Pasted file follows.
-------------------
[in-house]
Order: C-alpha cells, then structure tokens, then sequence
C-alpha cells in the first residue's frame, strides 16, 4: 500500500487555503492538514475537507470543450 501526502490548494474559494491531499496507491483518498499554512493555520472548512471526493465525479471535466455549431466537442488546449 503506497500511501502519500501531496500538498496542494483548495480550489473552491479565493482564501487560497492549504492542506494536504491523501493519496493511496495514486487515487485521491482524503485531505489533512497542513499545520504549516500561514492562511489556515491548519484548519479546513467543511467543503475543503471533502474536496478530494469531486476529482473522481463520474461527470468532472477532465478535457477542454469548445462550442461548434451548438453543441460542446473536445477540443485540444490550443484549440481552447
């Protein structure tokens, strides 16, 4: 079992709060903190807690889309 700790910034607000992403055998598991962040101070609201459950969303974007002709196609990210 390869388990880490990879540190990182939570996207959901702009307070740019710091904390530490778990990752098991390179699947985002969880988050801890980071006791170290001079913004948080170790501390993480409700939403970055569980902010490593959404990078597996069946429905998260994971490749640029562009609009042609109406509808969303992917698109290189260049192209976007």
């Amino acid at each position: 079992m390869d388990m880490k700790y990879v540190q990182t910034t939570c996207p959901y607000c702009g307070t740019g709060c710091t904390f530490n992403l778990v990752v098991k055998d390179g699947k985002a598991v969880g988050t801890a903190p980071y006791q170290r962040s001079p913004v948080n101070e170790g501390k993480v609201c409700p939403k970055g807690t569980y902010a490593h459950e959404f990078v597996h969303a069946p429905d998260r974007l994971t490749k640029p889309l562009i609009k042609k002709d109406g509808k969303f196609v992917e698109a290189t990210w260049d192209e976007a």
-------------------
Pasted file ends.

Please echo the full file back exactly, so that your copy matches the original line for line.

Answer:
[in-house]
Order: C-alpha cells, then structure tokens, then sequence
C-alpha cells in the first residue's frame, strides 16, 4: 500500500487555503492538514475537507470543450 501526502490548494474559494491531499496507491483518498499554512493555520472548512471526493465525479471535466455549431466537442488546449 503506497500511501502519500501531496500538498496542494483548495480550489473552491479565493482564501487560497492549504492542506494536504491523501493519496493511496495514486487515487485521491482524503485531505489533512497542513499545520504549516500561514492562511489556515491548519484548519479546513467543511467543503475543503471533502474536496478530494469531486476529482473522481463520474461527470468532472477532465478535457477542454469548445462550442461548434451548438453543441460542446473536445477540443485540444490550443484549440481552447
């Protein structure tokens, strides 16, 4: 079992709060903190807690889309 700790910034607000992403055998598991962040101070609201459950969303974007002709196609990210 390869388990880490990879540190990182939570996207959901702009307070740019710091904390530490778990990752098991390179699947985002969880988050801890980071006791170290001079913004948080170790501390993480409700939403970055569980902010490593959404990078597996069946429905998260994971490749640029562009609009042609109406509808969303992917698109290189260049192209976007």
């Amino acid at each position: 079992m390869d388990m880490k700790y990879v540190q990182t910034t939570c996207p959901y607000c702009g307070t740019g709060c710091t904390f530490n992403l778990v990752v098991k055998d390179g699947k985002a598991v969880g988050t801890a903190p980071y006791q170290r962040s001079p913004v948080n101070e170790g501390k993480v609201c409700p939403k970055g807690t569980y902010a490593h459950e959404f990078v597996h969303a069946p429905d998260r974007l994971t490749k640029p889309l562009i609009k042609k002709d109406g509808k969303f196609v992917e698109a290189t990210w260049d192209e976007a």